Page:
500 years ago, a Japanese master revolutionizes the past

This ancient Japanese handscroll is decorated with cranes - symbols of longevity and good fortune. These elegantly pictured, long-necked birds, painted in silver and gold, lift and soar, dip and settle, form into groups or separate, as if they are choreographed. Or even as if they are the changing moods and patterns of music. Nature and art are here brought into a remarkable parallelism.

A scroll was designed to be seen in short episodes, the viewer not only looking at it but handling it, moving through states of past, present, and future. (A short episode is reproduced here; the entire scroll is 44 feet long.)

Over the cranes are written ancient classical Japanese poems, presented in a calligraphy that - even to those of us who can't translate it - is swift, brilliant, expressive, and subtly aware of the flight of the cranes behind it. This calligraphy is the work of the Japanese master Hon'Ami Koetsu (1558-1637).

Koetsu was not only a highly individual artist in his own right, he was also a collaborator of great sensitivity. This handscroll has a square seal at the end, which is Koetsu's. But, writes museum curator Felice Fischer, "the attribution of the cranes to [Tawaraya] Sotatsu's hand is not in dispute."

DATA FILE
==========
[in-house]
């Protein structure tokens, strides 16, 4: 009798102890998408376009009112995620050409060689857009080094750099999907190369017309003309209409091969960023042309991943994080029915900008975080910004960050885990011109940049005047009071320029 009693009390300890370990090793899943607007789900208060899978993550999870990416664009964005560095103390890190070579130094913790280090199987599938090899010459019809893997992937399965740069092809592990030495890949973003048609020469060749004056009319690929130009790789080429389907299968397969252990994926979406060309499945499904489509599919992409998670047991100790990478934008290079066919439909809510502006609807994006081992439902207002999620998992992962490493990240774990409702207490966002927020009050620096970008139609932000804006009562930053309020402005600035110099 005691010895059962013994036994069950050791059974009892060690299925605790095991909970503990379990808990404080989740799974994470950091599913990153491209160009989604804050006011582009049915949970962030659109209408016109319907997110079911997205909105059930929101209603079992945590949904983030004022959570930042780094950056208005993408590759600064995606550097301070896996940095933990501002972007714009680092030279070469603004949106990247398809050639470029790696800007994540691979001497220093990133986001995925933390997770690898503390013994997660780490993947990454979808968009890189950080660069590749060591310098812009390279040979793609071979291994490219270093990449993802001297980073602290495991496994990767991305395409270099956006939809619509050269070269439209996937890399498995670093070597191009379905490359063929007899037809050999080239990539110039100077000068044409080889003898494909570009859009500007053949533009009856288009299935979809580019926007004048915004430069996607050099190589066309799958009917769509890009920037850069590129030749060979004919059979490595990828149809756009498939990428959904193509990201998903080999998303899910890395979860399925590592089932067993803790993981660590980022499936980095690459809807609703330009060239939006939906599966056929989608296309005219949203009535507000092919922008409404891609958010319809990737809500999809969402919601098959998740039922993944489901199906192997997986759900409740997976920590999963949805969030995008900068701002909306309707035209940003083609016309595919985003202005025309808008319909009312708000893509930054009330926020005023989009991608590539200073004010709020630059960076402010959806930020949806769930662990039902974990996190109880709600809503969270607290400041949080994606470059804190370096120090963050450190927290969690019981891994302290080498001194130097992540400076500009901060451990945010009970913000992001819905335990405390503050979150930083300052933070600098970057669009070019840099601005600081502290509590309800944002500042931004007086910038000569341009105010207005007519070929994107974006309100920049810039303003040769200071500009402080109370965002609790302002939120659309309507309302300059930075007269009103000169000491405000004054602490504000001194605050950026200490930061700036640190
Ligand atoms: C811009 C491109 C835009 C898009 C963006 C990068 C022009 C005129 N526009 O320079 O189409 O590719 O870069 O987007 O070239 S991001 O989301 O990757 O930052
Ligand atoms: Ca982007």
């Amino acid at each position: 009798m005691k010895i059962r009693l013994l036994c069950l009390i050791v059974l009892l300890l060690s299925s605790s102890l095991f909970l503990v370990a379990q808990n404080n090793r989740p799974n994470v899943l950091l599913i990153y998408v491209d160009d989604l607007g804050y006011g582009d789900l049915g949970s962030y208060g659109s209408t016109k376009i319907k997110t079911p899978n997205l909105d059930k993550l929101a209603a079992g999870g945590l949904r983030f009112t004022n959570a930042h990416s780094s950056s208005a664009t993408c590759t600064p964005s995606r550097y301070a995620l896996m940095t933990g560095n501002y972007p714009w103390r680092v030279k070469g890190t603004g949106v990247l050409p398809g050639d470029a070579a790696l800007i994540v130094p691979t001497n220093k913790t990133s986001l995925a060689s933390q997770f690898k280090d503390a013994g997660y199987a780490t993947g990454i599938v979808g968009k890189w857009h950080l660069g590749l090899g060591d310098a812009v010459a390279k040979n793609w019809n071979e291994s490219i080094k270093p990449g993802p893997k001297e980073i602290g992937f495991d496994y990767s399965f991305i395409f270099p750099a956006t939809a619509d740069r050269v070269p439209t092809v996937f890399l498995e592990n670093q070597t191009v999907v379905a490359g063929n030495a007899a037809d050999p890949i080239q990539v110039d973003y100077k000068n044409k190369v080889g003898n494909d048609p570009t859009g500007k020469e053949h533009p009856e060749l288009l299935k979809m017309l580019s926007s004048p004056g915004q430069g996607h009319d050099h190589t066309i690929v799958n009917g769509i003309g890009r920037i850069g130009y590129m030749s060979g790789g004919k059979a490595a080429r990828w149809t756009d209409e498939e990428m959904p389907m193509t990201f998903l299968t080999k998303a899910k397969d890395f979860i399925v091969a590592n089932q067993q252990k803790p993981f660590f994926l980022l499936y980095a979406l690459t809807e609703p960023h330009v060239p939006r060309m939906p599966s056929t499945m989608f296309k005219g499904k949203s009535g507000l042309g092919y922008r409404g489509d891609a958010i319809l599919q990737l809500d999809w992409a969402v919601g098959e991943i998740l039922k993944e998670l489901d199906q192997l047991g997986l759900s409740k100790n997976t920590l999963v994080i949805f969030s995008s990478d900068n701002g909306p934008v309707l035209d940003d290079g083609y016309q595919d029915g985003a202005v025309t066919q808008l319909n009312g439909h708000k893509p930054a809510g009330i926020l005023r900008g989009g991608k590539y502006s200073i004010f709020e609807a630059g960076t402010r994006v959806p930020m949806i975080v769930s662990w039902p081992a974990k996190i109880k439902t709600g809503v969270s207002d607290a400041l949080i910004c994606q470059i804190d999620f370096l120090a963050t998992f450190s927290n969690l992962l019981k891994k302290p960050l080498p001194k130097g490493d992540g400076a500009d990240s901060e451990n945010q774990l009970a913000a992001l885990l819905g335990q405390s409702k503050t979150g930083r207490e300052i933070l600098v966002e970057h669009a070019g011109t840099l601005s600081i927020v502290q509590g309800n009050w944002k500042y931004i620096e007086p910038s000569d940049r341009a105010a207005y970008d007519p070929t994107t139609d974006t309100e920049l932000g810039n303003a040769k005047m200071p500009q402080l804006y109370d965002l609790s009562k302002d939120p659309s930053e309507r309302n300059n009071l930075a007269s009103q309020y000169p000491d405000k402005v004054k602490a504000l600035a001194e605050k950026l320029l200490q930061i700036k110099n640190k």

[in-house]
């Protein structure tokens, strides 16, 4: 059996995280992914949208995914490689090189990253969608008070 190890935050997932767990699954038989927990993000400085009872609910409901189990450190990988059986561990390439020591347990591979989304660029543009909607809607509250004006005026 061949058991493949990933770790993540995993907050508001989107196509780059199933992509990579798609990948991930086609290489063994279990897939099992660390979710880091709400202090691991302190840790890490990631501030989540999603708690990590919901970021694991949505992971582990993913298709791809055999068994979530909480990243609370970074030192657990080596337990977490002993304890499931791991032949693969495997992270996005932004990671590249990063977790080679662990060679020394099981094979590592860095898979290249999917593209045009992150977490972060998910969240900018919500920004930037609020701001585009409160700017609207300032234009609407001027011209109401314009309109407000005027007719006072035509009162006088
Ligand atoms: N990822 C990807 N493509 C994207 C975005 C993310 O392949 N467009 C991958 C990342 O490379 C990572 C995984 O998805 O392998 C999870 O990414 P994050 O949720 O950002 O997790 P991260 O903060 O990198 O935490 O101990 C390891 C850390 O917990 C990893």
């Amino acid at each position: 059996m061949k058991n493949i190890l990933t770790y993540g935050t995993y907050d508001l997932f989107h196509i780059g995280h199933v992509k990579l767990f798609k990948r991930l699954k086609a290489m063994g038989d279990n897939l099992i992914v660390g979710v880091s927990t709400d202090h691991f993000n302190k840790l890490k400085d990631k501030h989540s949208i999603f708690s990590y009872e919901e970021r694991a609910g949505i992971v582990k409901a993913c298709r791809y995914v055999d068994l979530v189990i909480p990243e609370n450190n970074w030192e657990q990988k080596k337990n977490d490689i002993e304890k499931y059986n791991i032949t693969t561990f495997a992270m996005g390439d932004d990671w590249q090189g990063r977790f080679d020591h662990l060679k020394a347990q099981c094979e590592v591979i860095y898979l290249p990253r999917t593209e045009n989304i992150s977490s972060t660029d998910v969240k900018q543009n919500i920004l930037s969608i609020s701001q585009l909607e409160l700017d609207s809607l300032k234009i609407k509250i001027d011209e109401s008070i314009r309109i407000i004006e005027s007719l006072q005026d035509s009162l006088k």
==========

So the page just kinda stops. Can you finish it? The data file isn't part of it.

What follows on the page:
Dr. Fischer has curated the first-ever exhibition outside Japan of Koetsu's many-sided artistic accomplishments. Works are on loan from around the world (the handscroll is from the Kyoto National Museum). "The Art of Hon'ami Koetsu, Japanese Renaissance Master" is at the Philadelphia Museum of Art through Oct. 29. Unusually, some of the works were replaced by others in September, to preserve these extremely fragile art works. Exhibition as episodic handscroll, perhaps.

Fischer calls Koetsu an outstanding figure during a renaissance in Japanese art. Artists looked back to earlier periods of Japanese and Chinese art and calligraphy. Yet, she writes, Koetsu transformed his models "and created a style unmistakably his own."

She points out that the poetry Koetsu and his contemporaries admired was "conservative." (See selected poems at left.) Nevertheless, Koetsu "revolutionized" traditional techniques and mediums. "The phenomenon might be likened to the musical equivalent of using a synthesizer to play Bach or Vivaldi," she observes.

(c) Copyright 2000. The Christian Science Publishing Society

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